Convent school in Geseke, Germany
The Convent school, shown in the photos above, was established in honor of the Blessed Virgin Mary and St. Cyriakus for noble-born ladies on land donated by the Hahold family in the year 946 AD. This was only a few years after the town of Geseke first came into existence when Holy Roman Emperor Ludwig the Pious gave 5 farms to Count Riedag in the location of present-day Geseke, according to a guidebook which I purchased in Geseke.
In 952, King Otto placed the convent under his protection and gave it sacrosanct status. In 986, the St. Cyriakus church was built next to the Convent school. The present church of St. Cyriakus, shown in the photo at the top of the page, was built at a later time at the same location.
In 1014, the convent in Geseke was placed under the Control of the Archbishopric of Cologne. In 1180, the Emperor Friedrich Barbarossa transferred the Duchy of Westphalia, to which the town of Geseke belonged, to the Archbishop of Cologne, when Henry the Lion, the Duke of Saxony, fell into disgrace. Geseke became the most important border town in the east in the defense of Cologne against the Bishopric of Paderborn.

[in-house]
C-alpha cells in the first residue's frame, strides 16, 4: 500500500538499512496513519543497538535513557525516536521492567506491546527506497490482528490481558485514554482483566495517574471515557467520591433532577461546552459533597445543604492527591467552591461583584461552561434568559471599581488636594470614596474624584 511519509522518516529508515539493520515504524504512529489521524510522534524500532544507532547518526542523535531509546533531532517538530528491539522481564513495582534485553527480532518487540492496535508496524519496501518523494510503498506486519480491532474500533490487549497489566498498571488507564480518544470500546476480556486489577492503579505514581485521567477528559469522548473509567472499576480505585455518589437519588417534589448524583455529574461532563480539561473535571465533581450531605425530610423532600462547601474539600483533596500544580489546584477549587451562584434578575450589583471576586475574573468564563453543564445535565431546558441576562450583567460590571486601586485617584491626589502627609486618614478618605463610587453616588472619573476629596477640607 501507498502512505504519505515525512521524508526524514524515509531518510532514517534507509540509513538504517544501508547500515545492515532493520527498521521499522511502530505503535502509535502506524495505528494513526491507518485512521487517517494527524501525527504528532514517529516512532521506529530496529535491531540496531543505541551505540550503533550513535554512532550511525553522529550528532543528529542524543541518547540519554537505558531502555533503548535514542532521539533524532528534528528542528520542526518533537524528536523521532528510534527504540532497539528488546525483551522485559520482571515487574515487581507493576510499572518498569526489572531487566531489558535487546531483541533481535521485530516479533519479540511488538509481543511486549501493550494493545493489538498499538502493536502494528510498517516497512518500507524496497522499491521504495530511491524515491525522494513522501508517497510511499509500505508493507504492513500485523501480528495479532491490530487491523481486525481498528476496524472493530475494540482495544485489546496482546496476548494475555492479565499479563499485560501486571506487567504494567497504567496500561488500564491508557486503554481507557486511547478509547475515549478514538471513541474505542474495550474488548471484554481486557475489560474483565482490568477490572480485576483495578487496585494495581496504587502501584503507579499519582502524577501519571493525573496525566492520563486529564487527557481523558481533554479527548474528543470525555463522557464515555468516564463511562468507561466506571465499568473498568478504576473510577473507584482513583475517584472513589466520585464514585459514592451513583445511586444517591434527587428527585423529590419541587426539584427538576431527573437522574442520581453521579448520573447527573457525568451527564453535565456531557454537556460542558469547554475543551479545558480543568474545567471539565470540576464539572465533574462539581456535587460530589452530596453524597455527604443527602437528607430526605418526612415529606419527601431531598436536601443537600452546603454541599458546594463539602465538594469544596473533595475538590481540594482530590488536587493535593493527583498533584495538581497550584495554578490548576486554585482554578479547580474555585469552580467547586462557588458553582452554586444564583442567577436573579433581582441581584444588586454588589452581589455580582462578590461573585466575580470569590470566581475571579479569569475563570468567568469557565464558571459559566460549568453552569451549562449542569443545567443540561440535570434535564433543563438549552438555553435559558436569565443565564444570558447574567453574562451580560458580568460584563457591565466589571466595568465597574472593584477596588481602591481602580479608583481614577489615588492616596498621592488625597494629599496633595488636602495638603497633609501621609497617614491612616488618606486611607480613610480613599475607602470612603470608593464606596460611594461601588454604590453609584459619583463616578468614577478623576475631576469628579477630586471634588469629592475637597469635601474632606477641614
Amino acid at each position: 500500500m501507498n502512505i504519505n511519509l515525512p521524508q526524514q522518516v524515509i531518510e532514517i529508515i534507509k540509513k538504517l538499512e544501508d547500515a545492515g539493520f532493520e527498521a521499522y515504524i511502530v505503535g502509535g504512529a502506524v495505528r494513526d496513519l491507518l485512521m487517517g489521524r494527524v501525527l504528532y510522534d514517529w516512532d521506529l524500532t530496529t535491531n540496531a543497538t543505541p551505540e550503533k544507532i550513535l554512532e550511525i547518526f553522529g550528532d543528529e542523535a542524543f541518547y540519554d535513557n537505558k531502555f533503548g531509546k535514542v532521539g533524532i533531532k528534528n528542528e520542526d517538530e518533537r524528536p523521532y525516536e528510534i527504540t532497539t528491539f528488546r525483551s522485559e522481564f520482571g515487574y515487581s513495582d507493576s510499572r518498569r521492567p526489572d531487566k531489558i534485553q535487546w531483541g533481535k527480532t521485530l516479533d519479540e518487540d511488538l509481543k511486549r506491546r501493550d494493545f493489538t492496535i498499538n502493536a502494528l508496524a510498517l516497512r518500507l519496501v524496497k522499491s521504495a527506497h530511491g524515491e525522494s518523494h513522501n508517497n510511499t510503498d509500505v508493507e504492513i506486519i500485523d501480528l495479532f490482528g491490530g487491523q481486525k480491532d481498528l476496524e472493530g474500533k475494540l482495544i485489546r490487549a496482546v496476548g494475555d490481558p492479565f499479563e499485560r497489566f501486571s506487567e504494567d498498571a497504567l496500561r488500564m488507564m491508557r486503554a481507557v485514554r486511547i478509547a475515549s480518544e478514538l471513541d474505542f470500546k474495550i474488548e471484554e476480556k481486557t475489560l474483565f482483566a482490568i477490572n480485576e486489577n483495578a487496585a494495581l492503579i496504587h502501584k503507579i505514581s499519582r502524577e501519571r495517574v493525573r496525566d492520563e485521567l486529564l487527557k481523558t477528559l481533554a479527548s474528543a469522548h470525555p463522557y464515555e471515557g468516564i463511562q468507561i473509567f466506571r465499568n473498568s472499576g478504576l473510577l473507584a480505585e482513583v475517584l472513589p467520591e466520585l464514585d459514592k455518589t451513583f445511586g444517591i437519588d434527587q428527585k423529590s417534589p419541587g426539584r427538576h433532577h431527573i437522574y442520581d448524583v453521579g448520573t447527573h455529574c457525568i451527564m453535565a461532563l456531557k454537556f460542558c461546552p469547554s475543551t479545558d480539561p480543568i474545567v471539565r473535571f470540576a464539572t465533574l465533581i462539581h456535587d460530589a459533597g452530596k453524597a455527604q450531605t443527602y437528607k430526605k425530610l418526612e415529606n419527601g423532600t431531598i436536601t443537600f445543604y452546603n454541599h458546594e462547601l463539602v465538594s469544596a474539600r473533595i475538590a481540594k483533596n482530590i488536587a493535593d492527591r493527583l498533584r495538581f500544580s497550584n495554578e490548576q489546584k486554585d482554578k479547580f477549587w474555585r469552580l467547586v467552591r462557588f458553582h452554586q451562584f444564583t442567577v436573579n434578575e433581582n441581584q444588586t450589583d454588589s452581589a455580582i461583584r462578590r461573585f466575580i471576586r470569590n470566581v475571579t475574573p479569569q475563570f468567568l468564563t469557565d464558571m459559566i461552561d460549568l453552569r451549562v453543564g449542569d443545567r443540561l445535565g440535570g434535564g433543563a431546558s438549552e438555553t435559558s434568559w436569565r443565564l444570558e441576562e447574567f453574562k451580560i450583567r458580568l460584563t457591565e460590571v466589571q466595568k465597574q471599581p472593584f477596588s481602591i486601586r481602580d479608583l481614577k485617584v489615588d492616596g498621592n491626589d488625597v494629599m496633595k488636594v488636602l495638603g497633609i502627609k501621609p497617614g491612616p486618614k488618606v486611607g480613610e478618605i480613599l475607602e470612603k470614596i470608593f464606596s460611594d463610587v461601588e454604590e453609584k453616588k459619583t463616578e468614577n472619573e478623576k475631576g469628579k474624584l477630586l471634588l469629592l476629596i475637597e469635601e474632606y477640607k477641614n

As a border town, Geseke was exposed to constant unrest, looting and attack, according to the Geseke guidebook. This is why Geseke became a fortified town in 1217. A wall that was 3 kilometers long was built around the town and the farmers from the villages in the area left their farms to live within the town walls. The wall was torn down in 1830.
This page was created on July 21, 2008